KTM 200 EXC

 

 

 

Make Model

KTM 200 EXC Enduro

Year

2003 - 04

Engine

Single cylinder, 2-stroke

Capacity

193 cc / 11.8 cu in
Bore x Stroke 64 x 60 mm
Compression Ratio 12.5:1
Cooling System Liquid cooled
Oil 1:40 mixture, 2-stroke, Shell Racing X

Induction

Keihin PWK 38 AGI flat slide

Spark Plug

NGK BR8EG

Ignition

Kokusan 2K-3 digital

Starting

Kick

Clutch

Wet, multi-plate, hydraulically operated

Transmission

6 Speed

Primary Drive Ratio

23/73

Gear Ratios

1st 13:33 / 2nd 15:31 / 3rd 17:28 / 4th 19:26 / 5th 21:25 or 17:17 / 6th 20:20

Final Drive Ratio

14/48 or 14/45

Final Drive

Chain, 5/8 x 1/4"

Frame

Central chrome-moly-steel frame

Front Suspension

WP 48 mm upside down fork

Front Wheel Travel

300 mm / 11.8 in

Rear Suspension

WP Progressive Damping System shock absorber, aluminium swingarm

Rear Wheel Travel

335 mm / 13.2 in

Front Brakes

Disc brake with carbon-steel brake disc Ø 260 mm (10.2 in), brake caliper floated

Rear Brakes

Disc brake with carbon-steel brake disc Ø 220 mm (8.7 in), brake caliper floated

Front Tyre

90/90 - 21" MT83

Rear Tyre

120/90 - 18" M59

Steering Head Angle

63o

Wheelbase

1461 mm / 57.3 in

Ground Clearance

390 mm / 15.3 in

Seat Height

925 mm / 36.4 in

Dry Weight

97 kg / 214 lbs

Fuel Capacity 

9 L or 11 L / 2.4 US gal or 2.9 US gal / 2.0 Imp gal or 2.4 Imp gal

Updated Features

Fork - In 2003, all EXC models will be outfitted with White Power USD 48 mm forks. In contrast to the 43 mm of 2002, the new fork has now three bushes per fork tube, which ensures a better guidance of the inner tubes during compression travel. Both wipe and radial shaft seal, as well as the bearings, were obtained from new suppliers and, in combination with a new fork oil, ensure a markedly improved response. KTM also improved chromium quality of the fork coating to prevent excessive “pumping up“ of the fork in use. The fork plates on the Enduro models were adapted to the new fork diameter.

Shock Absorber - The WP PDS shock absorber was modified considerably. A bigger compensating tank and a larger oil volume prevent premature fading. Changed flow cross-sections for the oil stream and new tuning setups provide better progression. This results in an improved response with a greater impact resistance.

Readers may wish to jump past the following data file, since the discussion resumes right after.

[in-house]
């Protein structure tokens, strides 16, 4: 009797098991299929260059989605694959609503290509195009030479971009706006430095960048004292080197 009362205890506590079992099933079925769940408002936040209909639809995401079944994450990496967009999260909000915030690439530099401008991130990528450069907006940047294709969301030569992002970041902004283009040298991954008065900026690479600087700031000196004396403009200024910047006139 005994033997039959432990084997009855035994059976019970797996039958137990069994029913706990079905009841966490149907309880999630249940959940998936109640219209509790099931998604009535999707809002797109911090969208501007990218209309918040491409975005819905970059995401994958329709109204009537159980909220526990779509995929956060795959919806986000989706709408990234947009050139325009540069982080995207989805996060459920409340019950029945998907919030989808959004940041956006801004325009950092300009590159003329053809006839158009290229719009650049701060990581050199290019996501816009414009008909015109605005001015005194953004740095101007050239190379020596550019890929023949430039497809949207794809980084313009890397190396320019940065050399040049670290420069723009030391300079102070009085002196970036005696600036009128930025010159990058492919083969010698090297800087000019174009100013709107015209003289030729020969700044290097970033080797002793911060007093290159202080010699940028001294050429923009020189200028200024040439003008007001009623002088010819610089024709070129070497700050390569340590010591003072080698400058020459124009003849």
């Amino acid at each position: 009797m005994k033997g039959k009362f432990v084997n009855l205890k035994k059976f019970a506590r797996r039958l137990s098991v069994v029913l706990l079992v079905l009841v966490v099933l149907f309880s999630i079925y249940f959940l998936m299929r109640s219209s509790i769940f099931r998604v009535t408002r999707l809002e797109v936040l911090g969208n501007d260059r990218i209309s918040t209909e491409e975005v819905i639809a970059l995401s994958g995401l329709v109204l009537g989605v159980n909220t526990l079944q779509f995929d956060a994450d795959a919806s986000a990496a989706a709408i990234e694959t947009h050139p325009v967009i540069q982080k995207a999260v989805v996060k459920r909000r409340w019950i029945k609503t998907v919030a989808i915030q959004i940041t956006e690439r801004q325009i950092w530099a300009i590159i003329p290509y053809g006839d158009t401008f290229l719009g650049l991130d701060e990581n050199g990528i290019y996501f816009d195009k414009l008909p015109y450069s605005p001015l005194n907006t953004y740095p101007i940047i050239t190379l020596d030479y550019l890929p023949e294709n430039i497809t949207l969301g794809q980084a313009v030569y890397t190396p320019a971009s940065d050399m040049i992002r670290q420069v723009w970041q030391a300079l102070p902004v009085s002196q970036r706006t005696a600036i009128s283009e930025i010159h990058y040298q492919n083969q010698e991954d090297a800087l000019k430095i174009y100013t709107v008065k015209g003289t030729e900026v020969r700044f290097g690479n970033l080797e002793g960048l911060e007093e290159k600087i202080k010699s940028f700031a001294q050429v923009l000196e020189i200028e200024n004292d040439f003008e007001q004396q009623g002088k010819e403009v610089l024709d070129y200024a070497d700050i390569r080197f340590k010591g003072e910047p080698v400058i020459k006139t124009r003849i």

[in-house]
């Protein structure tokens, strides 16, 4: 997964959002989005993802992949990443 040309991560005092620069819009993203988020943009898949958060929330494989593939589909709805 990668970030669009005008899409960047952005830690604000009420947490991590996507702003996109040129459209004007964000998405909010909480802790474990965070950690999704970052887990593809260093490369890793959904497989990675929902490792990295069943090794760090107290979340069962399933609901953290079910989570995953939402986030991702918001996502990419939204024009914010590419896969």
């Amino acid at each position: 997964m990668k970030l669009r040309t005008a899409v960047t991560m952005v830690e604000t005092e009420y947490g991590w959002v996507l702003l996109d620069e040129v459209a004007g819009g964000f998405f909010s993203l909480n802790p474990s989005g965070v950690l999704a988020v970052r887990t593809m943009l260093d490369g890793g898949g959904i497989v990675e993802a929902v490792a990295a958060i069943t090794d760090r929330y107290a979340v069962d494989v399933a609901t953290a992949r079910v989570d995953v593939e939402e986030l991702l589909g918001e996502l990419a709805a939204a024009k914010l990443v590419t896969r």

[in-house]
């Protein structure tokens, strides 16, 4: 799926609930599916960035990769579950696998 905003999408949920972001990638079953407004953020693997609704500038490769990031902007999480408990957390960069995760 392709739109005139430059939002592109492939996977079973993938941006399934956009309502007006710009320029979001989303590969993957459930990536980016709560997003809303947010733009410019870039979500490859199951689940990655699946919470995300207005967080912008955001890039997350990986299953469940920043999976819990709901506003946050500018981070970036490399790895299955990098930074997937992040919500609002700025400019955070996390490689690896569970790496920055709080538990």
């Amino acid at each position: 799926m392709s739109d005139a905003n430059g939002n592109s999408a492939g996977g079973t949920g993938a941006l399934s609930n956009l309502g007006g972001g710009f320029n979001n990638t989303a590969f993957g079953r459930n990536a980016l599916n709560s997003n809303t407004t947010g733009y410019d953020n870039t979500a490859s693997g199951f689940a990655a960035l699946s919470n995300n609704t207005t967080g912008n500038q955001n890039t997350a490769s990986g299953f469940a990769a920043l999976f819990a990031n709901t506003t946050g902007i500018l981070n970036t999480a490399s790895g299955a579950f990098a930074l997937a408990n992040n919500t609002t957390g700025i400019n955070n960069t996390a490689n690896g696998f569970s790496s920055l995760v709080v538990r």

Axle/Hub - All EXC models come with a new front-wheel axle enlarged from 20 to 26 mm for greater directional stability, stiffness and a more accurate turn-in ability. The front-wheel hub was also given a new design and its diameter increased from 36 to 52 mm. The rear-wheel hub was also reinforced from 48 to 64 mm.

Handlebar/Footrest - All 2-stroke EXC models come with a high quality conified Renthal handlebar, all 4-stroke EXC models with a 12mm higher Magura handlebar of identical design. All 2003 EXC models will be fitted with the broader footrests of the SX machines.

Clutch Hose - To prevent damage all models are fitted with flexible steel clutch hoses.

Tank/Spoiler - All EXC models boast a new tank with the “SX“ look. Also the shape of the tank shrouds is made uniform for both models. The advantage for the Enduro models is a more ergonomic tank/seat contour and thus a better sitting position. All tanks come in a basic orange, slightly transparent. The EXC tanks are equipped with new fuel cocks.

Speedometer - The Enduro models come with a highly functional digital speedometer with a control unit which, as an option, can be remote controlled at the end of the handlebar (trip master).

Plastic Components - The new series look for 2003 is taken from KTM’s winning 2002 GP Team. All models come with a newly designed front wheel fender for improved splash protection. A full-width radiator guard (on the 4-stroke racing KTM’s) provides for optimum air guidance and efficient cooling. A new, seamless seat cover creates an ideal surface.

Graphics Design/Colors - In 2003 the rear mudguard and the side paneling are orange, the shrouds, lamp mask, and the front mudguard is also orange. The seat is black. The KTM shroud logo was given a new design so as to cover the entire shroud. The frame and the hubs are power-coated in a gold hue, matching the color of the fork and the handlebar.

Improvements specific to the 200 EXC
Transmission - Considering the ever increasing engine performance of recent models, the new 125/200 6-gear transmission now comes with a new, wider and thus more load-resistant 2nd gear.

Gearshift Mechanism - A new aluminum gear selector drum having narrower shift grooves permits an even smoother shifting operation, especially in extreme-load situations (powershift). In addition, a new bearing roller of the gearshift fork helps minimize wear.

Crank gear/Piston - The 200cc models are given a new crankshaft for improved balancing and reduced inertia weight. The result is the reduction of vibrations and weight as well as a quicker throttle response.